While Bobby Bukowski’s smooth and unique cinematography adds quite a bit to the visual flair of the film, it does little to actually add enough tangible atmosphere to make any moment unsettling or tense. The musical score by Graeme Revell manages to be a serenely sinister amalgamation of different styles and tones, but they don’t scream out “crazed couple on a killing spree” as much they do a mildly tense chamber drama about a rabid poodle. If anything, the real bring-down of the whole affair is the editor Michael N. Knue. Though he is credited with a few significant cuts in more recent years (he is a regular editor for several of Netflix’s Marvel series), his career has been mostly hallmarked by chopshopped cheapness in overflowing cheese-fests like Rocky V, A Nightmare on Elm Street 4, and Highlander: Endgame; and this case is absolutely no different.

The overall narrative logic is minute at best, with several scenes throwing out suspension of disbelief entirely (such as when Carradine squashes a fly on the window of a diner, with it squelching so much blood that its intended dread turns immediately into camp). However, even with all of these major detractors, the movie is still fun to watch, (if to lampoon if nothing else), and the distributors at Kino Lorber seem to also think so, granting the film a special edition Blu-ray release. The single-disc offering is equipped with the theatrical film, an old featurette that was made and used as a promo for the original theatrical release, cast and crew soundbites (which are already edited into the featurette), and a collection of trailers from other Hollywood Pictures’ features. As far as special editions go, this one is particularly underwhelming.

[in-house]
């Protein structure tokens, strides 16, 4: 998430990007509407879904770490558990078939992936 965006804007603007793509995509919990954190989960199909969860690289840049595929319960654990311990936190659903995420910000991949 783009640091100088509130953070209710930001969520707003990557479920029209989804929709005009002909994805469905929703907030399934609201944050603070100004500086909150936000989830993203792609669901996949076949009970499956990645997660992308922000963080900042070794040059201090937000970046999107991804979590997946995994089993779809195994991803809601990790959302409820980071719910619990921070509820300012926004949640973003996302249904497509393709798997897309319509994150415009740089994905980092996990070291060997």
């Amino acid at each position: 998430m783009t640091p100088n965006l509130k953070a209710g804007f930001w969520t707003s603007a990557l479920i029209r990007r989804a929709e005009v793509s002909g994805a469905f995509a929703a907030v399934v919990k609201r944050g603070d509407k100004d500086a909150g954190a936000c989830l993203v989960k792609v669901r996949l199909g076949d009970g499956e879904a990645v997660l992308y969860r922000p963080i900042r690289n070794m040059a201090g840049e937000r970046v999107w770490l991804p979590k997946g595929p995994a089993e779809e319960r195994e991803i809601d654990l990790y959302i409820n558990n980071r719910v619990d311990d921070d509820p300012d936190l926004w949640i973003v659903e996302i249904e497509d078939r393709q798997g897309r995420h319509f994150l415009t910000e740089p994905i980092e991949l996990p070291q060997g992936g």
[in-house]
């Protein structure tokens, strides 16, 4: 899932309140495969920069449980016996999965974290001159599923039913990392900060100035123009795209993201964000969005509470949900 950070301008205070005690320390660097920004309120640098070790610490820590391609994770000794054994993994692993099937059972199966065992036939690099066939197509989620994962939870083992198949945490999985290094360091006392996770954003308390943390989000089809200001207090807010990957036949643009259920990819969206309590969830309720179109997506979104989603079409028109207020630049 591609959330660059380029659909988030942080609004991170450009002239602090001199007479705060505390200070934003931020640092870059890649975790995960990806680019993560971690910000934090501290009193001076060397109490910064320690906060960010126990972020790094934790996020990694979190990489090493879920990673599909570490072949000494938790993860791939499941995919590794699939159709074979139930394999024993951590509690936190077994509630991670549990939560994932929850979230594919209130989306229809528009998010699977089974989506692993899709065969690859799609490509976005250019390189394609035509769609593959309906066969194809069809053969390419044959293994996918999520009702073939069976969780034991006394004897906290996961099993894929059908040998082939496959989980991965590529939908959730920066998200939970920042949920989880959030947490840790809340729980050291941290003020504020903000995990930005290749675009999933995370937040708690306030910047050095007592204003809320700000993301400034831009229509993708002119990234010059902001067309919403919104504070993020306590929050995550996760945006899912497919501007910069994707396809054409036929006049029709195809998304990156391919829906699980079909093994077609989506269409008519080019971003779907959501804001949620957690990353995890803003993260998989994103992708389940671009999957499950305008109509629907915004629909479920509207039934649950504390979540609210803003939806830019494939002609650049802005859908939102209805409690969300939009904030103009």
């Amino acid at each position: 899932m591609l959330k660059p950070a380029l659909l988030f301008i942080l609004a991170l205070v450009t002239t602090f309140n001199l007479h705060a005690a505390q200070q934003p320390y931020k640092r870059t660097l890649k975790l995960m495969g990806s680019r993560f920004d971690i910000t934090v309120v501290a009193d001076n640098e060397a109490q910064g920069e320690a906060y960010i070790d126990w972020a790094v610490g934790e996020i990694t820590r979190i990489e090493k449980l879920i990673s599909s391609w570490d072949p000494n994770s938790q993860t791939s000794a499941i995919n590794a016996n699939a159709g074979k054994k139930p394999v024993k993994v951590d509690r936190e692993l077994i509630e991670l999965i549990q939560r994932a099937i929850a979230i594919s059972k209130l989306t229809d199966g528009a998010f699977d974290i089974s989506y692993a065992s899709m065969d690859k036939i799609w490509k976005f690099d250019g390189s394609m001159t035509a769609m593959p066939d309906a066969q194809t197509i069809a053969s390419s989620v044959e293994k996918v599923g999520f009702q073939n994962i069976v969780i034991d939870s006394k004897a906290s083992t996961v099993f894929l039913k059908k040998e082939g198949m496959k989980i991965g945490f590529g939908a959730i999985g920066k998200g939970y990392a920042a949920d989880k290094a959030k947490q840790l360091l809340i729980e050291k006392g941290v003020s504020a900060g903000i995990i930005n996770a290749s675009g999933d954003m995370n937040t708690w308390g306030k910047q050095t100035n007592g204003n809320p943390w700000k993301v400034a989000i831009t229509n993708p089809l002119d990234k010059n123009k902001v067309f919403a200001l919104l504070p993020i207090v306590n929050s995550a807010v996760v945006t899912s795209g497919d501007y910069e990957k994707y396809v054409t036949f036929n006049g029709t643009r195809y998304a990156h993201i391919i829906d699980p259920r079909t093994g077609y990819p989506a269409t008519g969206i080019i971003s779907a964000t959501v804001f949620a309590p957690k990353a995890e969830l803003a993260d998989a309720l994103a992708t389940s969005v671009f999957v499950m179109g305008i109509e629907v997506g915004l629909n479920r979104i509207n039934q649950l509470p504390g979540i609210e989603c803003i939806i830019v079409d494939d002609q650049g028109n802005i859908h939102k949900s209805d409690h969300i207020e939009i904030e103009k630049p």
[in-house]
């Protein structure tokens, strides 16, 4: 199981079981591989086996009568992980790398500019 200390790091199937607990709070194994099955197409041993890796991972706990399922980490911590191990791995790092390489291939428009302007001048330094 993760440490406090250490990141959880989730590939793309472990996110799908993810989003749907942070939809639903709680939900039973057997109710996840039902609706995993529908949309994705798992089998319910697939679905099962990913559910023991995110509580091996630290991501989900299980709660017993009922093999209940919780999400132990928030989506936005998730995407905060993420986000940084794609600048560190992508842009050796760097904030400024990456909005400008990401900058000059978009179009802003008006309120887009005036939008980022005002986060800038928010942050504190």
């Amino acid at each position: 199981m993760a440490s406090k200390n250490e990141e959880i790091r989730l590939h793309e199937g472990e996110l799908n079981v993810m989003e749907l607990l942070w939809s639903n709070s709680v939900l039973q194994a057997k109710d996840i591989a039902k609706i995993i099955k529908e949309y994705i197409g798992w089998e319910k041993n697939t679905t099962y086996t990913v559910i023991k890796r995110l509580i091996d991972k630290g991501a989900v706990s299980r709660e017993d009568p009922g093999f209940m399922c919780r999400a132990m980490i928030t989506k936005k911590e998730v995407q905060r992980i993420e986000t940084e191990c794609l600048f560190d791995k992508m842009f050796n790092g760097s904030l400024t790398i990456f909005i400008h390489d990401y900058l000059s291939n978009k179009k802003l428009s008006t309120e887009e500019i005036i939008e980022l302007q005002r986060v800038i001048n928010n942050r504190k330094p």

All of the supplemental material can be found easily elsewhere and the original film is hardly worth another Blu-ray re-release (the first was in 2011 by Mill Creek Entertainment, and bears the same exact box art). While there are moments of genuine creativity interlaced amongst the drabbery, The Tie That Binds feels little more than a weak cash-in that would have faded into bland obscurity if distributors weren’t constantly trying to resurrect it to squeeze a few more dimes from its lifeless corpse.



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September 3rd 2018

This Survey can be completed within a few minutes.  Immediately, after completing the survey, you will be rewarded for taking the time to complete the survey.

Harry Louis
September 4th 2018

Good review.
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John Fanney
September 4th 2018

Nice review of The Tie That Binds.
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September 4th 2018

This is the reason Panda Express is conducting Feedback Survey in order to know the satisfaction level of their customers.

Jim Hemphill
September 4th 2018

This review is inaccurate and lazy. Many of the special features, including the commentary track by Wesley Strick and myself, are new to this release and not “easily found elsewhere” as the reviewer claims.